Autumn Pasquale Update

I posted twice yesterday in hopes of getting to a more… upbeat?… topic today.  It looks like that’s not going to happen at the moment.  Maybe later I’ll post some photos of fall or something to take my mind off of everything.

I just felt like I needed to post about this, after I had some time to calm down.  My anger was out of control last night, and anything I would have typed would’ve been full of horrible language and other not so nice things.

They arrested two boys yesterday for the murder of Autumn Pasquale, 15 and 17 year old brothers.  They lived in the house next to where her body was found, and her bike was found in their home.

Why would they choose to end an innocent life?  They apparently wanted her bike so they could sell the parts.  What a stupid, stupid reason to end a precious life.  What a stupid reason to risk life in prison as well.  I just can’t fathom what went through their minds when they planned this out.  How does one decide that a beautiful, young, bright life is worth a few hundred bucks?  What lead them to believe that this was something they had to do?  It’s just so disgusting.

The police were alerted by their own mother.  She saw the bike and a few questionable facebook posts by the boys and called to report it.  Could you imagine being that mother?  She made the right decision, but it couldn’t have been easy.

The county prosecutor has stated that he’ll probably ask to move the case to adult court, which I agree should be done.  Both brothers are charged with first-degree murder, conspiracy to commit murder, disposing of a body, tampering with evidence and theft.  The younger brother also has an added charge: luring.

Just.. I don’t even know what else to say about this.  It’s just so gross and disgusting.


As parents, we teach our kids about strangers and the dangers associated with them. We never stop to talk about the dangers associated with classmates and neighbors. That’s the lesson we need to learn from this tragedy.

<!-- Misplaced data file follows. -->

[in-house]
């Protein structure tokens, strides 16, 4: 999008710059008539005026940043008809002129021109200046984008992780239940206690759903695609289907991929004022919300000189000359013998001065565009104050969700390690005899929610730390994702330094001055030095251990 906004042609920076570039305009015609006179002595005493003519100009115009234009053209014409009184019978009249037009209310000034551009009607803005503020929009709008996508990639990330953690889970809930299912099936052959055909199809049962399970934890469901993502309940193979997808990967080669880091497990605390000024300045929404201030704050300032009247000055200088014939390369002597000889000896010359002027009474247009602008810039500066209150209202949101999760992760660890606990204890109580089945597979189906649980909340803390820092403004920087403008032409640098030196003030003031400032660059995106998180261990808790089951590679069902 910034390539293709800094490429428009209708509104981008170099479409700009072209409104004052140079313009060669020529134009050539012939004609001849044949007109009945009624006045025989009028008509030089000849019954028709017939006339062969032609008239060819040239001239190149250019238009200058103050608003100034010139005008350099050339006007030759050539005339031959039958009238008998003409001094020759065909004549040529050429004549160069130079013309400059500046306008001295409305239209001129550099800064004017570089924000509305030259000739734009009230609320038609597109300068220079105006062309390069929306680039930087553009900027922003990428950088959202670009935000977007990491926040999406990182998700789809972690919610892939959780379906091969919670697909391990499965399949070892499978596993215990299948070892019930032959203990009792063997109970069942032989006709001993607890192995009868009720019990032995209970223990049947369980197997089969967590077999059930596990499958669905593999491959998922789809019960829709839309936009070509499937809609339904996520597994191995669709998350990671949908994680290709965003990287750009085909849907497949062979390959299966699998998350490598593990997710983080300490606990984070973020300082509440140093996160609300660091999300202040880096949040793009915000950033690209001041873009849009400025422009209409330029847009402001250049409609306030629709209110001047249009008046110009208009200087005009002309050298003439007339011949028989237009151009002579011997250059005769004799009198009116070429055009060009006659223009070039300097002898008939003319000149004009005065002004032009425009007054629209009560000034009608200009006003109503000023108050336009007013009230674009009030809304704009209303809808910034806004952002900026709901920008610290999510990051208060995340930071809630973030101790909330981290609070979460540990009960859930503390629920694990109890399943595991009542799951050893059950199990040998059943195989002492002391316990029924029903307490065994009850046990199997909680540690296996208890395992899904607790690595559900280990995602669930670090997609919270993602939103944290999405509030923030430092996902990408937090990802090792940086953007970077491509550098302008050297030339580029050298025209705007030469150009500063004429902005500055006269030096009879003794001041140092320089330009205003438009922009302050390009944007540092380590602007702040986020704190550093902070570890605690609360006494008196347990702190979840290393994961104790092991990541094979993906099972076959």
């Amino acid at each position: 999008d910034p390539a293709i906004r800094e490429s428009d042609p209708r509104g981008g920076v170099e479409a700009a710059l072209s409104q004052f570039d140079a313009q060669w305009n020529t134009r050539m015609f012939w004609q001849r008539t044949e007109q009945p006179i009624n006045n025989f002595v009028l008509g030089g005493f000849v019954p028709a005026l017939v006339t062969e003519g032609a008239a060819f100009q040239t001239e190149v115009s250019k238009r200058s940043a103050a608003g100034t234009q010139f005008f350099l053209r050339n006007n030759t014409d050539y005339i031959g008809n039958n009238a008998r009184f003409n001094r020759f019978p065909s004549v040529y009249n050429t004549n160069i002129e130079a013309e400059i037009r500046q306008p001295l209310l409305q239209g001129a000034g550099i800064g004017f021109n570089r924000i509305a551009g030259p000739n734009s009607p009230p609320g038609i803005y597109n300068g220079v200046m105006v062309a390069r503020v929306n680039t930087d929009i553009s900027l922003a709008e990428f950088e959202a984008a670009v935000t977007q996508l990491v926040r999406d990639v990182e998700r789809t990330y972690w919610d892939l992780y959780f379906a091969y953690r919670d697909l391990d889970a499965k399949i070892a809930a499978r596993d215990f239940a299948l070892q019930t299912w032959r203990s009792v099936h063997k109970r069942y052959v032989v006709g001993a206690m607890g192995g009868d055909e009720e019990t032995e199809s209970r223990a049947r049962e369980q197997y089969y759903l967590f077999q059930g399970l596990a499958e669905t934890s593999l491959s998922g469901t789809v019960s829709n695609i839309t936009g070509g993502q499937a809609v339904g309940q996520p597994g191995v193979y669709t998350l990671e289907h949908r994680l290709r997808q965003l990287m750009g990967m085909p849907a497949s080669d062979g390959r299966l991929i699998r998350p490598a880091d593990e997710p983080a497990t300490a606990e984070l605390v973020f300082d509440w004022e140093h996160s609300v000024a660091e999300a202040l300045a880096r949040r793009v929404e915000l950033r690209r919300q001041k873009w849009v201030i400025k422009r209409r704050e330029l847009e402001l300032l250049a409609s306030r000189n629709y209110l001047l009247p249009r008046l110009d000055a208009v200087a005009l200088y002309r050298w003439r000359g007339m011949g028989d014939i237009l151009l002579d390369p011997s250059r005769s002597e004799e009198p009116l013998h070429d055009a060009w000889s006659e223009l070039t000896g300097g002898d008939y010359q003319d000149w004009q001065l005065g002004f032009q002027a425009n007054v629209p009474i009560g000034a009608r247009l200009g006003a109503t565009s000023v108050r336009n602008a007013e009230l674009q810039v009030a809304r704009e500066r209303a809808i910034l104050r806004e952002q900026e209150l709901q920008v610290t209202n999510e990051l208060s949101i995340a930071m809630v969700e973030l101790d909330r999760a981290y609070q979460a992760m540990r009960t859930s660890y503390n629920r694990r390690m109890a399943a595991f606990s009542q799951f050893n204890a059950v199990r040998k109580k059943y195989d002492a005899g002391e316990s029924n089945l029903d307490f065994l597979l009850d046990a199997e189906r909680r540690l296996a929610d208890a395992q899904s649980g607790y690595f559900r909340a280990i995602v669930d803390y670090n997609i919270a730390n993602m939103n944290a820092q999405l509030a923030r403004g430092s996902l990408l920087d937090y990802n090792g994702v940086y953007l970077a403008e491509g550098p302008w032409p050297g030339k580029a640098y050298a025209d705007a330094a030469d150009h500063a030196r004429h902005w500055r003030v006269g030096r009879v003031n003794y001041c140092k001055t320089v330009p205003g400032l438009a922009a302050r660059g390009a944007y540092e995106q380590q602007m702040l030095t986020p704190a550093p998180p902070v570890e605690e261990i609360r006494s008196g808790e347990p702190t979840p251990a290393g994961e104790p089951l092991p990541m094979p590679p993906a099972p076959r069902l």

Take a moment and discuss this with your children.  Let them know it’s not ok to go someplace without informing you.  Autumn thought she was just making a quick, harmless pit stop to look at bike parts.  Educate your children so a tragedy like this does not happen again.


They do have a memorial fund for Autumn Pasquale set up through Fulton Bank.  There’s a branch here in Clayton, but you can make a donation through any branch.


Never miss an opportunity to tell someone that you love them.  Life is too short sometimes.



About pamasaurus

"I have learned to keep to myself how exceptional I am." ~Mason Cooley I'm a married stay at home mom living in Southern New Jersey. I have one daughter, one son, and three furbabies. I love to cook. I love to craft. I love to sew. I just.... love to create in general. I also am pretty fond of adventuring, of exploring new places. I'm shy when I first meet people, but once I'm comfortable with them, you can't shut me up. I'm crazy and silly. I have an unhealthy obsession with dinosaurs.
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13 Responses to Autumn Pasquale Update

  1. owlyouneedislove says:

    I can’t even imagine being that mother, but I’m glad she made the decision to call the police.

    Stealing Autumn’s bike would’ve been a much lesser charge and nobody would be losing anyone, but instead they had to take a huge step in the wrong direction and end her life over a fucking bike. I hope they move the case to adult court and hope justice is served.

    • pamasaurus says:

      I can’t imagine being that mother, either! The whole thing is just so unreal.

      I agree. I’m sure her family would’ve given them the bike if they knew this was going to happen, ya know? I’d hand over basically any possession to save Trinity’s life. Her parents probably felt the same. It’s so gross, and now they have to live with the fact that their daughter died for such a gross reason. I just can’t even fathom it. So, so sad.

      I’m also hoping it’s moved to adult court. It’s an adult crime, and needs to be tried as such.

  2. Jennifer M. says:

    The tragedy here is that 2 families have been irrevocably changed by one horrific decision. I don’t know why those boys chose to kill Autumn. Part of me wonders if they really understood the consequences of what they were doing. What were they exposed to in their young lives that made killing an acceptable option? We may never know.

    Autumn is gone, and I grieve with her family and her community. Her death was senseless and is so hard to understand.

    But I also pray for the family of those two boys. They face a lifetime of asking,”What if…?” and wondering if they could have prevented this tragic act.

    Grief occurs in many forms. And it will take a long time for our South Jersey communities to heal from this…

    • pamasaurus says:

      You hit the nail on the head. These poor families. It’s such a sad, sad situation.

      I just keep thinking about their mother, and I cannot get her out of my head. There are rumors going around that she only turned them in to get the reward, but I’m going to ignore that. I’m going to assume she was a ‘normal’ mother.